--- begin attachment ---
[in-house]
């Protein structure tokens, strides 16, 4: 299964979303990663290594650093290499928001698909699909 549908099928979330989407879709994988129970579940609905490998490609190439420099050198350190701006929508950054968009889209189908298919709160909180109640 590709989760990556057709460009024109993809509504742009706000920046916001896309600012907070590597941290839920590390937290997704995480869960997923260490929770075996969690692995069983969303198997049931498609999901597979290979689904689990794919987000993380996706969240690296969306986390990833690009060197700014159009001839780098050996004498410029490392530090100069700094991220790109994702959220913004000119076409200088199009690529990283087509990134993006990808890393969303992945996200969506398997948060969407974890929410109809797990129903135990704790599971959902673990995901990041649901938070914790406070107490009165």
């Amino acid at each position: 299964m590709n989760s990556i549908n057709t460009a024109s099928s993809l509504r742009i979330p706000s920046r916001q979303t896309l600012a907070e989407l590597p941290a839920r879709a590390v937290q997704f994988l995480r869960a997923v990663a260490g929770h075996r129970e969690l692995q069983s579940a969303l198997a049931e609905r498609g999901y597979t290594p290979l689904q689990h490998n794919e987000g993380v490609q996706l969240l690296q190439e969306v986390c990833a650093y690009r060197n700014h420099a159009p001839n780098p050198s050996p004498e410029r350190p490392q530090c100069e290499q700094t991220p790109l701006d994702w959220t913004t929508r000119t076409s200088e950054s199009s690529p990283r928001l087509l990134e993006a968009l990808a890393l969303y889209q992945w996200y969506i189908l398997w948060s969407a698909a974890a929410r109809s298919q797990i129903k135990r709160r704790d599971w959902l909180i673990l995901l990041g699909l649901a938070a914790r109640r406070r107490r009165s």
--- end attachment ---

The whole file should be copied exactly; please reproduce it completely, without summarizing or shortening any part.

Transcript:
[in-house]
């Protein structure tokens, strides 16, 4: 299964979303990663290594650093290499928001698909699909 549908099928979330989407879709994988129970579940609905490998490609190439420099050198350190701006929508950054968009889209189908298919709160909180109640 590709989760990556057709460009024109993809509504742009706000920046916001896309600012907070590597941290839920590390937290997704995480869960997923260490929770075996969690692995069983969303198997049931498609999901597979290979689904689990794919987000993380996706969240690296969306986390990833690009060197700014159009001839780098050996004498410029490392530090100069700094991220790109994702959220913004000119076409200088199009690529990283087509990134993006990808890393969303992945996200969506398997948060969407974890929410109809797990129903135990704790599971959902673990995901990041649901938070914790406070107490009165």
């Amino acid at each position: 299964m590709n989760s990556i549908n057709t460009a024109s099928s993809l509504r742009i979330p706000s920046r916001q979303t896309l600012a907070e989407l590597p941290a839920r879709a590390v937290q997704f994988l995480r869960a997923v990663a260490g929770h075996r129970e969690l692995q069983s579940a969303l198997a049931e609905r498609g999901y597979t290594p290979l689904q689990h490998n794919e987000g993380v490609q996706l969240l690296q190439e969306v986390c990833a650093y690009r060197n700014h420099a159009p001839n780098p050198s050996p004498e410029r350190p490392q530090c100069e290499q700094t991220p790109l701006d994702w959220t913004t929508r000119t076409s200088e950054s199009s690529p990283r928001l087509l990134e993006a968009l990808a890393l969303y889209q992945w996200y969506i189908l398997w948060s969407a698909a974890a929410r109809s298919q797990i129903k135990r709160r704790d599971w959902l909180i673990l995901l990041g699909l649901a938070a914790r109640r406070r107490r009165s």